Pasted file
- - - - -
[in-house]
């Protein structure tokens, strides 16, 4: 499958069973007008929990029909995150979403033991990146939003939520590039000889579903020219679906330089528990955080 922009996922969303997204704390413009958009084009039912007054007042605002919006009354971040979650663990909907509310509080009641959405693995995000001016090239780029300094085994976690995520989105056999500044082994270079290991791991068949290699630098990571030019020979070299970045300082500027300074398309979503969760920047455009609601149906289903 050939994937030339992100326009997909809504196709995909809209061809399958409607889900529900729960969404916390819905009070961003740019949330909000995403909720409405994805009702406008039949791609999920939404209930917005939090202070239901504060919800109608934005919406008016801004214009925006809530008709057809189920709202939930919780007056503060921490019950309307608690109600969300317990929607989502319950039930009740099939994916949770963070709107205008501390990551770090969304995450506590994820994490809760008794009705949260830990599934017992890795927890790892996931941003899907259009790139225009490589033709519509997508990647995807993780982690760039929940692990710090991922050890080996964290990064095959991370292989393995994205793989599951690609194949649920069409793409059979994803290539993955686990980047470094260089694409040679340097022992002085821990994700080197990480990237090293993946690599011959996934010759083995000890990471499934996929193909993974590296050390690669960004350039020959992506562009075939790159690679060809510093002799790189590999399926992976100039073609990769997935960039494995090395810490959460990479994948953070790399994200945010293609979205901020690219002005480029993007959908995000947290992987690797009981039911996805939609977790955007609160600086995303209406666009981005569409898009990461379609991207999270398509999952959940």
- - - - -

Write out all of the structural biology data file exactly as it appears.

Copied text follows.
[in-house]
């Protein structure tokens, strides 16, 4: 499958069973007008929990029909995150979403033991990146939003939520590039000889579903020219679906330089528990955080 922009996922969303997204704390413009958009084009039912007054007042605002919006009354971040979650663990909907509310509080009641959405693995995000001016090239780029300094085994976690995520989105056999500044082994270079290991791991068949290699630098990571030019020979070299970045300082500027300074398309979503969760920047455009609601149906289903 050939994937030339992100326009997909809504196709995909809209061809399958409607889900529900729960969404916390819905009070961003740019949330909000995403909720409405994805009702406008039949791609999920939404209930917005939090202070239901504060919800109608934005919406008016801004214009925006809530008709057809189920709202939930919780007056503060921490019950309307608690109600969300317990929607989502319950039930009740099939994916949770963070709107205008501390990551770090969304995450506590994820994490809760008794009705949260830990599934017992890795927890790892996931941003899907259009790139225009490589033709519509997508990647995807993780982690760039929940692990710090991922050890080996964290990064095959991370292989393995994205793989599951690609194949649920069409793409059979994803290539993955686990980047470094260089694409040679340097022992002085821990994700080197990480990237090293993946690599011959996934010759083995000890990471499934996929193909993974590296050390690669960004350039020959992506562009075939790159690679060809510093002799790189590999399926992976100039073609990769997935960039494995090395810490959460990479994948953070790399994200945010293609979205901020690219002005480029993007959908995000947290992987690797009981039911996805939609977790955007609160600086995303209406666009981005569409898009990461379609991207999270398509999952959940």